As cyber-risks abound, airline industry seeks Israeli help

IATA, the largest international airline group, will work with Tel Aviv University to improve on- and off-line security for its members

A departure flight board displays various canceled and delayed flights in Ben-Gurion International Airport, July 23, 2014. (AP/Dan Balilty)
A departure flight board displays various canceled and delayed flights in Ben-Gurion International Airport, July 23, 2014. (AP/Dan Balilty)

The International Air Transport Association (IATA) has signed an agreement with Tel Aviv University under which a new joint center for innovation in aviation will be established in order to develop technologies to protect airline reservations systems, authentication for security purposes, and financial systems, as well as to develop ways to run airlines more efficiently using big data and advanced intelligence.

Two weeks ago, the New York Stock Exchange was shut down for nearly four hours for still-unexplained reasons – possibly, according to some experts, due to hacker activities. That incident generated headlines all over the world, but there was a second unexplained outage as well on July 8 – the grounding of all flights by United Airlines for nearly an hour. Was it due to hacking? A United Airlines official said there was “no indication that this was caused by an outside entity,” but it wasn’t the first time United – or flights by other airlines – were grounded for “unexplained” reasons.

That airlines are vulnerable to hackers is well-established. In June, for example, planes were grounded in Poland after hackers breached the network at Warsaw’s Chopin airport, causing delays that affected some 1,400 passengers. In May, United removed a passenger from a flight after he apparently hacked into a plane’s navigation system via its entertainment system. And in January, Malaysia Airlines saw hackers break into its website.

And airlines realize just how vulnerable they are. In May, United announced a Bug Bounty contest, inviting hackers to test its online systems to find weaknesses. Last week, the airline awarded a million frequent flier miles to two hackers were able to find vulnerabilities. While he couldn’t share the specifics of the hack (to prevent details of the vulnerabilities from coming out), Jordan Wiens, one of the winners, said that the bugs were somewhat “lame” – an indication that the system may not have been very well-protected.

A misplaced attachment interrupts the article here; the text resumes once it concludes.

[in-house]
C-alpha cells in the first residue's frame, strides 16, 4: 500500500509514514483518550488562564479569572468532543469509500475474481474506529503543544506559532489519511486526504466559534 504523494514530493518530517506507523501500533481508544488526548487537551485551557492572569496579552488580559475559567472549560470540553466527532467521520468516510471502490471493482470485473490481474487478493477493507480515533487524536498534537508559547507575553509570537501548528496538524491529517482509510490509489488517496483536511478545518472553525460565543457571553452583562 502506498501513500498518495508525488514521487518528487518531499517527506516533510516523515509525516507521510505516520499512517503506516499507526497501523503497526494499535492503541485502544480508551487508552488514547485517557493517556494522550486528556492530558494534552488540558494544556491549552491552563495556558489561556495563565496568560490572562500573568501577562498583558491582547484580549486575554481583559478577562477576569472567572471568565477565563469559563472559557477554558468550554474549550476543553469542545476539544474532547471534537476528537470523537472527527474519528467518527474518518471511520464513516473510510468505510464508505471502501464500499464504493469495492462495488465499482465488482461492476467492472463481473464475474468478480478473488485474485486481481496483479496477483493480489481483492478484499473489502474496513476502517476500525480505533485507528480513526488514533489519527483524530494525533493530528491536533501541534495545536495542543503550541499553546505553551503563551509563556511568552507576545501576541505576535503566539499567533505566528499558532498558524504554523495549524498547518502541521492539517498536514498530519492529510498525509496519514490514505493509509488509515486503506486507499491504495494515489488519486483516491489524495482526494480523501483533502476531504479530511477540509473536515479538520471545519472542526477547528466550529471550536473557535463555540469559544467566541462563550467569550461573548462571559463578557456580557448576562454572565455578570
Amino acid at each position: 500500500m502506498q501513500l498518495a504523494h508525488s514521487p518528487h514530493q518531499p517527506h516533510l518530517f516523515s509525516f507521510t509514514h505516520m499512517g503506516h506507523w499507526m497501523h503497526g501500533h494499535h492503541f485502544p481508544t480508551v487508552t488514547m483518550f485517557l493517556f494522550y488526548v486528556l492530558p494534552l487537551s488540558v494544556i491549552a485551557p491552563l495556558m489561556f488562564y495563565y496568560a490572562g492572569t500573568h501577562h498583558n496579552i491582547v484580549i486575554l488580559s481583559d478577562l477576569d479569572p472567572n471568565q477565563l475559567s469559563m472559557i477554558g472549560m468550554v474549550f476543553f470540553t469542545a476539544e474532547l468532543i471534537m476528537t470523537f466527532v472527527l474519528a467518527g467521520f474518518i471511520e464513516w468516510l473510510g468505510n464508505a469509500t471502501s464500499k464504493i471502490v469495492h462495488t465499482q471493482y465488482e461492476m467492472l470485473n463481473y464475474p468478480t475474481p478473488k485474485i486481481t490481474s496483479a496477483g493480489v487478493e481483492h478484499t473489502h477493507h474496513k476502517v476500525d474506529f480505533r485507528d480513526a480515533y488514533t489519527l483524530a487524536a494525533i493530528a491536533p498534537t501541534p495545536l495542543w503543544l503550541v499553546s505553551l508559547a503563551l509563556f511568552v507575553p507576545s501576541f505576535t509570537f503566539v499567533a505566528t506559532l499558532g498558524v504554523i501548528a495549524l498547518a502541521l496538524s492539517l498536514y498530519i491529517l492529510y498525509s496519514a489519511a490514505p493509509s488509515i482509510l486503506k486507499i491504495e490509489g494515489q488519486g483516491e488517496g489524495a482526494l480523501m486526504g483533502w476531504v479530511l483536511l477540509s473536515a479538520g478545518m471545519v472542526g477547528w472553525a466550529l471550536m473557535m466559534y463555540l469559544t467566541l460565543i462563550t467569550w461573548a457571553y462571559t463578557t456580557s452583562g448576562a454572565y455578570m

Realizing it has a problem, IATA – which represents 260 airlines that are responsible for 83% of the world’s airline flights – has teamed up with Tel Aviv University to develop security systems in a variety of areas. With the agreement, IATA joined the companies’ forum of Tel Aviv University’s cyber center, and helped organized an international cyber-security conference that took place at Tel Aviv University last month. As part of the joint activity, IATA’s representatives, together with Ramot and Tel Aviv University’s international cyber center, will identify technologies and information that are relevant to the field of international flight.

Prof. Raanan Rein, vice president of Tel Aviv University, who signed the agreement on behalf of the university, said that it was another important step in the university’s links with international companies and industry.

“The agreement with such a large and important organization as IATA demonstrates Tel Aviv University’s leading role in the fields of entrepreneurship and innovation, as well as in research,” said Rein.

Kobi Zussman, CEO of IATA Israel, said that like hundreds of international bodies, IATA and the world of flight also wish to benefit from Israeli high-tech academic capabilities. “We are convinced that our collaboration with Tel Aviv University will be most valuable for the flight industry,” he said.

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